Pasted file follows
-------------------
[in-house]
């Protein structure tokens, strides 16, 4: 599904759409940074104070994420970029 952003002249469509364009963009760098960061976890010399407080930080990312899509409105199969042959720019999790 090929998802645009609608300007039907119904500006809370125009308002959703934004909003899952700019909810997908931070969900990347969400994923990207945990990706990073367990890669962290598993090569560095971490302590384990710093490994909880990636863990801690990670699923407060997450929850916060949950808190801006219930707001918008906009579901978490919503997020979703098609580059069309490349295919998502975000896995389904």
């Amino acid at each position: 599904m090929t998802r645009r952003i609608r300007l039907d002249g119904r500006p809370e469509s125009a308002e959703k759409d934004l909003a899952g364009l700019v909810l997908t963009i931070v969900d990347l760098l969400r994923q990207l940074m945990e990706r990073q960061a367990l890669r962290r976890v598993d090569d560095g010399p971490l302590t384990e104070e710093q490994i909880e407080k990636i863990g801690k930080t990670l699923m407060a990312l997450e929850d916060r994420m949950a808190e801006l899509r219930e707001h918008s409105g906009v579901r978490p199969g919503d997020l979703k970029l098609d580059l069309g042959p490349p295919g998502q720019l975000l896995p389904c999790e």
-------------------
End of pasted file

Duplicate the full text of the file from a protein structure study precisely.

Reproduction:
[in-house]
């Protein structure tokens, strides 16, 4: 599904759409940074104070994420970029 952003002249469509364009963009760098960061976890010399407080930080990312899509409105199969042959720019999790 090929998802645009609608300007039907119904500006809370125009308002959703934004909003899952700019909810997908931070969900990347969400994923990207945990990706990073367990890669962290598993090569560095971490302590384990710093490994909880990636863990801690990670699923407060997450929850916060949950808190801006219930707001918008906009579901978490919503997020979703098609580059069309490349295919998502975000896995389904």
């Amino acid at each position: 599904m090929t998802r645009r952003i609608r300007l039907d002249g119904r500006p809370e469509s125009a308002e959703k759409d934004l909003a899952g364009l700019v909810l997908t963009i931070v969900d990347l760098l969400r994923q990207l940074m945990e990706r990073q960061a367990l890669r962290r976890v598993d090569d560095g010399p971490l302590t384990e104070e710093q490994i909880e407080k990636i863990g801690k930080t990670l699923m407060a990312l997450e929850d916060r994420m949950a808190e801006l899509r219930e707001h918008s409105g906009v579901r978490p199969g919503d997020l979703k970029l098609d580059l069309g042959p490349p295919g998502q720019l975000l896995p389904c999790e």